If you’re approaching retirement, it’s possible you’ve saved 10% of your monthly income for your entire working life. Maybe you’ve taken advantage of employer-sponsored retirement plans...and all of your estate planning is handled? If that’s you, excellent! You’re more financially prepared than most. However, there is another type of wealth you’ll need to build in retirement—your social wealth.
Many retirees soon learn that what they actually need to be happy is not a summer house on the lake - it’s a community of friends to enjoy it with. Maintaining, building, and expanding friendships are essential to a happy, successful retirement.
Why is building social wealth so important in retirement?
Why Relationships are Your Most Important Currency in Retirement
Financial wealth is important for many reasons - it can provide added comfort, more options, and the ability to leave a legacy. But social wealth keeps you happy and healthy. And most retirees agree, that’s everything.
Good friends are worth more than a few hearty belly laughs - they can serve as that reflective voice, coach, cheerleader, sounding board, or even critic, when you need it. Your support system is also important as you age and (potentially) face new challenges like the loss of a spouse or mobility issues.
And our close relationships have real effects on our physical and mental health. Evidence shows that support from friends and loved ones help us:
- Reduce stress and loneliness
- Recover more quickly from diseases
- Stay active and motivated
- Continue to sharpen and challenge our minds
Multiple studies have concluded that embracing community helps us live longer and age more gracefully.
Phases of Friendship Throughout Our Lives
As we move through life, our priorities shift and evolve. Naturally, so do our relationships.
Researchers have found that most people increase the number of friends they have until about age twenty-five, then that number slowly declines into late middle age.
Early in life is a time of building many diverse relationships as we “test out” our identities. For many, that’s followed by the educational, child-rearing, and/or working years. Each bringing with them new and different sets of friends.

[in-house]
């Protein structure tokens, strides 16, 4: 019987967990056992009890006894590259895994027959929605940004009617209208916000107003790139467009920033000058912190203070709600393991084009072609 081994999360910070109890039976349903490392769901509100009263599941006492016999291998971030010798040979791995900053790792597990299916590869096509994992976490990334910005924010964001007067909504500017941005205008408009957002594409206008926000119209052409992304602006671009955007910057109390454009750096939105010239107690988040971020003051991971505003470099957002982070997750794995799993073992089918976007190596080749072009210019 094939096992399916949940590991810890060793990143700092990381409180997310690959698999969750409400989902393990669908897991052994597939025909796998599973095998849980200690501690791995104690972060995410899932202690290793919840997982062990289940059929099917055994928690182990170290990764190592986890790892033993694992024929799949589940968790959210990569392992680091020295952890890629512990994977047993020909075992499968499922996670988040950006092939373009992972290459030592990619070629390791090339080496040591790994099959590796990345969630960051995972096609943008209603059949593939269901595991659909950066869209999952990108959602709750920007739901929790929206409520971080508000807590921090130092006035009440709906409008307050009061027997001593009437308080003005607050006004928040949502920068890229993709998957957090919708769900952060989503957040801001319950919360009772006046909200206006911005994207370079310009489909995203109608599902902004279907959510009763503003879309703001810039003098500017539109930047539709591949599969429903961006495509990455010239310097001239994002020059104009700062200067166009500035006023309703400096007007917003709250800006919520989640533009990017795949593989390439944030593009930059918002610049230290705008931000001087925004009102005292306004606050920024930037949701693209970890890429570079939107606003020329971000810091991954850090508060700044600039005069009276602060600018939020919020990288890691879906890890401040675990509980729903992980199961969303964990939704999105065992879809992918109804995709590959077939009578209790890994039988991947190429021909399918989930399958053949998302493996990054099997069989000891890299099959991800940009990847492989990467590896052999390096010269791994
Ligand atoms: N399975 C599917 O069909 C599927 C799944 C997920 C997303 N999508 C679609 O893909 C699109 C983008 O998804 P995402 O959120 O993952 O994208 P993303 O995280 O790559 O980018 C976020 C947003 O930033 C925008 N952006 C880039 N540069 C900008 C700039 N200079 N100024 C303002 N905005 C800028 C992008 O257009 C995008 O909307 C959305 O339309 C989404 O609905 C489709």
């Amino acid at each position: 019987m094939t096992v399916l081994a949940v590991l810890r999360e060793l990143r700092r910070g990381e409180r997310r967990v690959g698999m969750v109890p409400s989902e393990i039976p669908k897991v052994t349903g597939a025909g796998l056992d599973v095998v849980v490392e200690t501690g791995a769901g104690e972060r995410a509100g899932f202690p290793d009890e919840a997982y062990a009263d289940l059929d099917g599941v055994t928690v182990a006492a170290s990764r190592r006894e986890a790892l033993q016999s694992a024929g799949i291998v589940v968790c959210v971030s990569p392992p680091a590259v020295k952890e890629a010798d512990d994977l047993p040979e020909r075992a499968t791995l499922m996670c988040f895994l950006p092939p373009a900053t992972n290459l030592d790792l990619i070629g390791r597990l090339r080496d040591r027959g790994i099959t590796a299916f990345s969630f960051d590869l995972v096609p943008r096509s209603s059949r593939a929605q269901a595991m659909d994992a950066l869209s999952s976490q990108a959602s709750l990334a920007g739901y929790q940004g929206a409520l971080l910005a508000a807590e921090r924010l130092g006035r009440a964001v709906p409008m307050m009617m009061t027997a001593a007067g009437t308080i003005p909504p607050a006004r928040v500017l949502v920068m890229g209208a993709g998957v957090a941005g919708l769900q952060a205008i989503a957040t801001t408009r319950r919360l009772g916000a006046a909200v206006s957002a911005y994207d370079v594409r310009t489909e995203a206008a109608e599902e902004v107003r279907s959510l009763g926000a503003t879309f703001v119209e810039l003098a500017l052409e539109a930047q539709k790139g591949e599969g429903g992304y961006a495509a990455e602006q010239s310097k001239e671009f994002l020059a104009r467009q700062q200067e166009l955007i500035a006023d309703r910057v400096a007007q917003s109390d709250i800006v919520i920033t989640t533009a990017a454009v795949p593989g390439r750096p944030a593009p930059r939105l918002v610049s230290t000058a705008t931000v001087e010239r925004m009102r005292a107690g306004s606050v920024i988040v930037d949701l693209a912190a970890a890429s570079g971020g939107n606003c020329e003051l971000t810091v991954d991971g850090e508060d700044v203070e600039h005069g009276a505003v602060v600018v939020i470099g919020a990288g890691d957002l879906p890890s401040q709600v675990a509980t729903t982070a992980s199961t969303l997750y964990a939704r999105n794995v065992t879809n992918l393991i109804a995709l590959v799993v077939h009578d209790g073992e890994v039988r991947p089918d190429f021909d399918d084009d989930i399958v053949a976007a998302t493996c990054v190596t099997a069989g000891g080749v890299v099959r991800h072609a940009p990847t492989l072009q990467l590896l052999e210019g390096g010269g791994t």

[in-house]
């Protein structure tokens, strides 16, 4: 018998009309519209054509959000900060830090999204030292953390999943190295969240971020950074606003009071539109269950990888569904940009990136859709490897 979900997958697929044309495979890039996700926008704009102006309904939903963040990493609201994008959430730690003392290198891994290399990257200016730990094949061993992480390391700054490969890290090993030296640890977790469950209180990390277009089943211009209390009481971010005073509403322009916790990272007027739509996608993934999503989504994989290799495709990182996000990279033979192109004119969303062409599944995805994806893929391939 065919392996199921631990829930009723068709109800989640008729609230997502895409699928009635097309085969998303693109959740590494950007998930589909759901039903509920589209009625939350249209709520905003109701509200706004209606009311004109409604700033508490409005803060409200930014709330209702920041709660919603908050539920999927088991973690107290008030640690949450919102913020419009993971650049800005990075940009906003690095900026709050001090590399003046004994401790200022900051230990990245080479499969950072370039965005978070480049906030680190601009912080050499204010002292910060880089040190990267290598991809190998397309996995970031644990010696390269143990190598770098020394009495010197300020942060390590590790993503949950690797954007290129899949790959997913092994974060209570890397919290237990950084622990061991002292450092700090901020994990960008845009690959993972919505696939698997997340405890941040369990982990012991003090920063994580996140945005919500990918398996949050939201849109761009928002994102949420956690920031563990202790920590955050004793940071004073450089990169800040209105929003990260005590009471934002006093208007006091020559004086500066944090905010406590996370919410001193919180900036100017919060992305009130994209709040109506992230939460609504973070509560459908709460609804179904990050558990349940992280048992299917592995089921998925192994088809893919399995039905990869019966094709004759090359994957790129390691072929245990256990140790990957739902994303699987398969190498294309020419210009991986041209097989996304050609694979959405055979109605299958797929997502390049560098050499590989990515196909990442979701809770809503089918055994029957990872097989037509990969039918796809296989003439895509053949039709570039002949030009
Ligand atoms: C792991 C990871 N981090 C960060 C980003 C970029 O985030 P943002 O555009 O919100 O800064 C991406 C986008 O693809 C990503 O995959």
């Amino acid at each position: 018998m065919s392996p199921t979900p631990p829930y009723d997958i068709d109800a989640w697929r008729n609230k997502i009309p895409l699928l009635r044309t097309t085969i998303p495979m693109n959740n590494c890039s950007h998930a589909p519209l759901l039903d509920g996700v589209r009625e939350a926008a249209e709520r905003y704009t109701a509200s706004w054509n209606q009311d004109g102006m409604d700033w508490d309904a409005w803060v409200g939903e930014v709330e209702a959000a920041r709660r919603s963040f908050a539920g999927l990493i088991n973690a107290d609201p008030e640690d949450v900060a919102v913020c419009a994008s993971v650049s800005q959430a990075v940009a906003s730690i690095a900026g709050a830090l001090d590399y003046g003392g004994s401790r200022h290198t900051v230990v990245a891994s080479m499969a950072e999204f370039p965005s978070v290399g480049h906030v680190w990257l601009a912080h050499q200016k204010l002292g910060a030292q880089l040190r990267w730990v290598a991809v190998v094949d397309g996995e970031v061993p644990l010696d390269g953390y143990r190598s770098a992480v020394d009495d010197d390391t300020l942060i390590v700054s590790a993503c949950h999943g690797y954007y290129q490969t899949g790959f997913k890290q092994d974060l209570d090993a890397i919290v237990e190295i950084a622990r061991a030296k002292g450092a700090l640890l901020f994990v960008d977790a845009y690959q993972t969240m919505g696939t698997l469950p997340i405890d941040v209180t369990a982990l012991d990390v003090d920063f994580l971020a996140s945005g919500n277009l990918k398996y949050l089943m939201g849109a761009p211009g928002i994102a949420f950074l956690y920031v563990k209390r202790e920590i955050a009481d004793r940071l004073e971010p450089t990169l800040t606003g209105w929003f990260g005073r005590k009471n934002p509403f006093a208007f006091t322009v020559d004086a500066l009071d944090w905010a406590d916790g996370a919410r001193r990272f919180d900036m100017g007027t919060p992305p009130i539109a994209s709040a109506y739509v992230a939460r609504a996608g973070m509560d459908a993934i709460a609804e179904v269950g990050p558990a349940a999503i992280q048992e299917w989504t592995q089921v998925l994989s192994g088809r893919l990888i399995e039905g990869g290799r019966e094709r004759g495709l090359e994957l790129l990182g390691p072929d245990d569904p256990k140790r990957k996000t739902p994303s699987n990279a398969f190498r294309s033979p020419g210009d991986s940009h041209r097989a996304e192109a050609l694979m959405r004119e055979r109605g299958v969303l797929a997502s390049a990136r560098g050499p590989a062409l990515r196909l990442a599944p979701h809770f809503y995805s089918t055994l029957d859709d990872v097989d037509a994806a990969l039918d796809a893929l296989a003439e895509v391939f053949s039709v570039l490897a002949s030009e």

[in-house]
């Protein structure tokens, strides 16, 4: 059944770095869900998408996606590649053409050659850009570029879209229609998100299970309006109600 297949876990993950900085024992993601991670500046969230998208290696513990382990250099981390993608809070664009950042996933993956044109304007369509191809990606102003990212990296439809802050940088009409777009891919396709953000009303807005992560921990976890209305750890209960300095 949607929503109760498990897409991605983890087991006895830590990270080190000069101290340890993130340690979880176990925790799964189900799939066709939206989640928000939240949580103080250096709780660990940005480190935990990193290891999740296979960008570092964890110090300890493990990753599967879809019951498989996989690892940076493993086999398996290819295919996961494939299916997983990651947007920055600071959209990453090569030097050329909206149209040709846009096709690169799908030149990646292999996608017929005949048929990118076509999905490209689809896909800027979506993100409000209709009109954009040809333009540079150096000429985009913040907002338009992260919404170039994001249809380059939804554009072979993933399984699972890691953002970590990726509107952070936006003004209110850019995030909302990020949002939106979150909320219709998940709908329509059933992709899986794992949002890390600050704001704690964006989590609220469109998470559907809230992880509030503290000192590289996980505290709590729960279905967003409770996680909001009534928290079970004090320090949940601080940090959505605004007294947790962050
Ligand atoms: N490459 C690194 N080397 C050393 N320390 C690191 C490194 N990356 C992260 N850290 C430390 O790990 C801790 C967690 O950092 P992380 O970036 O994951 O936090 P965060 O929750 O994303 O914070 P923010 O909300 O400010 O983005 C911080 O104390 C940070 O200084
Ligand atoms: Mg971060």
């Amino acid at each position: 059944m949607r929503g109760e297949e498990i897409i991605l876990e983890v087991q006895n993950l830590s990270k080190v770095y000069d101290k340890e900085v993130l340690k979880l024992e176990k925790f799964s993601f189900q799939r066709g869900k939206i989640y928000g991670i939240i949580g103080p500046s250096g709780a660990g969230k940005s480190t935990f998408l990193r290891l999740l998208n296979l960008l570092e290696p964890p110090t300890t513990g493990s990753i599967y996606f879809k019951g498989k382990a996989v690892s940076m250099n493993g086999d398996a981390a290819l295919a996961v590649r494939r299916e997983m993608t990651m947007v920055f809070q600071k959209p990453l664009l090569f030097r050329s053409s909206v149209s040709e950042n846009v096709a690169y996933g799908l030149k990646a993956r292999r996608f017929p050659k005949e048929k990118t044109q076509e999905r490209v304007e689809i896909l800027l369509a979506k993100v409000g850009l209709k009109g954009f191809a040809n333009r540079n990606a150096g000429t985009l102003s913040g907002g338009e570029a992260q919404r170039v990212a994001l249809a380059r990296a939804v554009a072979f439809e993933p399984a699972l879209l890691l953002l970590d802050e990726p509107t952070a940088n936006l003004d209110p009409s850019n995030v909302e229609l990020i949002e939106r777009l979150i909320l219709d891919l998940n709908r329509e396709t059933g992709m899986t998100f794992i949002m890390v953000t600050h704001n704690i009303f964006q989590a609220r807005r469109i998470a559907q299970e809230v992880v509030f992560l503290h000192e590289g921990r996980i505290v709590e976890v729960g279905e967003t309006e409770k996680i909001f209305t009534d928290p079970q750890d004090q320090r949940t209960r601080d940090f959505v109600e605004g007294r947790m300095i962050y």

Some of those relationships may overlap, some may fade and some will remain strong. Life events - be it distance, divorce, family demands, or changing priorities - may strain or strengthen relationships.
At some point, all of us need to rebuild our social wealth. Many people experience this after they retire. Retirement gives you more time to focus on fun and socializing, yet friendship circles tend to shrink during this period in life.
Relationship Circles and Social Wealth
As you start thinking about how to change, expand, and build relationships in the retirement phase, consider the concept of relationship circles. Sociologists often use relationship circles to help map out the connections in our lives.
Most adults can easily maintain our closest relationships with five people at a time. Yet, in our daily lives, we also interact with up to 150 other people. You can divide these people into circles based on varying degrees of intimacy and connection. When combined, these relationships circles form supportive rings around you. You’ll want to recognize and appreciate the different roles different people play in your life.
- Circle of Intimacy - The people closest to you, whom you trust and share deepest feelings with. These are the people you would be very sad to lose.
- Circle of Friendship - Friends or relatives you may call to go to dinner or see a movie but are not considered your most dear friends or those you want to see regularly.
- Circle of Participation - Acquaintances such as neighbors, gym buddies, people from your place of worship, etc.
- Circle of Exchange - Transactional relationships with service providers (doctors, therapists, hairdressers, support providers, financial advisors, attorneys, accountants, etc.)
When you think about the people in your life in terms of these circles, it’s easy to see how people may move in and out of the various circles throughout your life. Think about who would be in each of your relationship circles. Are there people in your Circle of Participation who are good candidates for the Friendship or Intimacy Circle? How can you build upon your relationship with them? It's even possible that people within your Circle of Exchange could evolve into a different type of relationship.
Whether you’re in a relationship rut or you’re after more and different social interactions, you can use relationship circles to figure out who really matters to you. And where you want to invest your time. You may even be surprised to realize you don’t need to meet new people - you just need to renew old relationships.
Wealth Legacy Institute knows retiring successfully is about more than just money. We work with you to create a plan that considers your financial goals, and the life you want to build in retirement as well.
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